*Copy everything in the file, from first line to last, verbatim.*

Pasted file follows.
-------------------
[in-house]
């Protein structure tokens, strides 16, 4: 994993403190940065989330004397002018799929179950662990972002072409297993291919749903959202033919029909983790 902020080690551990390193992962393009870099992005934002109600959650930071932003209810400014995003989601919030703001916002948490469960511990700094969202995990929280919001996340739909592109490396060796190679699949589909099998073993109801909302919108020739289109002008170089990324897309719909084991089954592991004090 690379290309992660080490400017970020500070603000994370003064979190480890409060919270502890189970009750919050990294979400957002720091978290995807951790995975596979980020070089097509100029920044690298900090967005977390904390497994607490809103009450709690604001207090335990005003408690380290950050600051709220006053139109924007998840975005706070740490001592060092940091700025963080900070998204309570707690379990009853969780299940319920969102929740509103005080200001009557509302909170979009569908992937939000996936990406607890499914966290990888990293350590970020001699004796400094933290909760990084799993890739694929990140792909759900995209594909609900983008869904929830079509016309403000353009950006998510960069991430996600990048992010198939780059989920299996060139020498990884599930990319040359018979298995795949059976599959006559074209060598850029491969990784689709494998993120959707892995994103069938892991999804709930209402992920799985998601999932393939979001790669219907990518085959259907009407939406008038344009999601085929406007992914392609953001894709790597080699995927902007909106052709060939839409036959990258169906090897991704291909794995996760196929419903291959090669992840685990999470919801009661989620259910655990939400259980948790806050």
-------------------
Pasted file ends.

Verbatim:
[in-house]
């Protein structure tokens, strides 16, 4: 994993403190940065989330004397002018799929179950662990972002072409297993291919749903959202033919029909983790 902020080690551990390193992962393009870099992005934002109600959650930071932003209810400014995003989601919030703001916002948490469960511990700094969202995990929280919001996340739909592109490396060796190679699949589909099998073993109801909302919108020739289109002008170089990324897309719909084991089954592991004090 690379290309992660080490400017970020500070603000994370003064979190480890409060919270502890189970009750919050990294979400957002720091978290995807951790995975596979980020070089097509100029920044690298900090967005977390904390497994607490809103009450709690604001207090335990005003408690380290950050600051709220006053139109924007998840975005706070740490001592060092940091700025963080900070998204309570707690379990009853969780299940319920969102929740509103005080200001009557509302909170979009569908992937939000996936990406607890499914966290990888990293350590970020001699004796400094933290909760990084799993890739694929990140792909759900995209594909609900983008869904929830079509016309403000353009950006998510960069991430996600990048992010198939780059989920299996060139020498990884599930990319040359018979298995795949059976599959006559074209060598850029491969990784689709494998993120959707892995994103069938892991999804709930209402992920799985998601999932393939979001790669219907990518085959259907009407939406008038344009999601085929406007992914392609953001894709790597080699995927902007909106052709060939839409036959990258169906090897991704291909794995996760196929419903291959090669992840685990999470919801009661989620259910655990939400259980948790806050």